I haven’t shed tears. I am outside myself. I like to hear the things Mom remembers. We keep turning you over in our palms. We turn you this way and that, so we can watch your facets flash and dim. We look at your manic joy. We remember the little depressions. I wanted to tell you I remember that time when I was ten when you tried describe your sadness, and the time you tipped a pine log toward the light to show me the tiny green world that grew there. We look at your miracles and the flaws all at once. Sometimes I can tell that Mom is crying in the phone.

We see your pain now, we see what you were trying to say. We saw both the beauty you brought, and the damage you caused, and we tried to separate them. We saw the quiet. We felt the wind stir and pick up force. We saw the sky darken and get ready to open. We witnessed the pipes burst. We saw your last emails blinking, threatening us from our inboxes. We heard you scream into the phone and instead of slamming it down, we hung up quietly, because we were not angry.

We saw you gather yourself and disperse like a flock of birds, all noise and motion, here for a moment, and every moment after, and never truly gone.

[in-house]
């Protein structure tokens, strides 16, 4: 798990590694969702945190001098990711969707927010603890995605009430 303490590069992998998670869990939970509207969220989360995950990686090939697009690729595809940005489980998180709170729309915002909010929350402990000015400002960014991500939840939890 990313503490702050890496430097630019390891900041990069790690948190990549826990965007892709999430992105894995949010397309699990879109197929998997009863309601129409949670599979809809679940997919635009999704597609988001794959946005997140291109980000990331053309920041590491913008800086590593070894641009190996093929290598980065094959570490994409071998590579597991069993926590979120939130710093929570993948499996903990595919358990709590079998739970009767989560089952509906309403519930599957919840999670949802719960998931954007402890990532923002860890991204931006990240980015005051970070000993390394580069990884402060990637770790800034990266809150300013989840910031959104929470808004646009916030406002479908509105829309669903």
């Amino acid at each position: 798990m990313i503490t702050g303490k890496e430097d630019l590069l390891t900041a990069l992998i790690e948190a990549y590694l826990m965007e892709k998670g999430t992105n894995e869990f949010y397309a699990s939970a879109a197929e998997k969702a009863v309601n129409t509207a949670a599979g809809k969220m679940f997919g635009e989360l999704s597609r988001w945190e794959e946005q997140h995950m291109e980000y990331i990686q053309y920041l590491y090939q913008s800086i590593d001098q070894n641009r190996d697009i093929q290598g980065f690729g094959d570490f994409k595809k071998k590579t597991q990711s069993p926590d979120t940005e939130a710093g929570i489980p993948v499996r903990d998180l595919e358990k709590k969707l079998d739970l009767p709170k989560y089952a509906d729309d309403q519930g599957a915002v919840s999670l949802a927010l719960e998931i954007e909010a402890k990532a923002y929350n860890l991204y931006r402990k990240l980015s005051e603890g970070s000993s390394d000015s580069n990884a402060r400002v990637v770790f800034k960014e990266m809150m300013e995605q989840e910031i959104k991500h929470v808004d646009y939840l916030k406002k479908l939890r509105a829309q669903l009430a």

Shawn McClure writes short fiction from her kitchen table in a house in NJ and sometimes publishes it on the web.

Two Questions for Kathryn Milam

We recently published Kathryn Milam’s gorgeous “Change Is Coming.”

Here, we ask her two questions about her story:


1) There are only three lines of dialogue in this story: two places and “soon.” I love how much is implied in these tiny phrases! The narrator replies wordlessly — were you ever tempted to let them speak?

This story started with my musings about passion and how it can consume one’s life. Artists, writers, musicians, athletes even, all become absorbed in their work and often neglect the rest of their lives in the process. Relationships can suffer particularly. I do a lot of intricate crochet, and sometimes I look up while working on an especially lovely project, and it’s been hours since I interacted with anyone.

The subject was way too big for a story, so I turned to passion between people. I wanted to depict how the sensuous aspects of our obsessions can lure us away from the reality of the daily. The dreamy quality of the dialogue coupled with the physical details of the dinner tempts the narrator to abandon her family and her responsibilities. She follows that temptation without a word, mesmerized by it all, much as the beauty of language draws me to the page and makes me forget I’m supposed to make dinner and or have a conversation with my husband.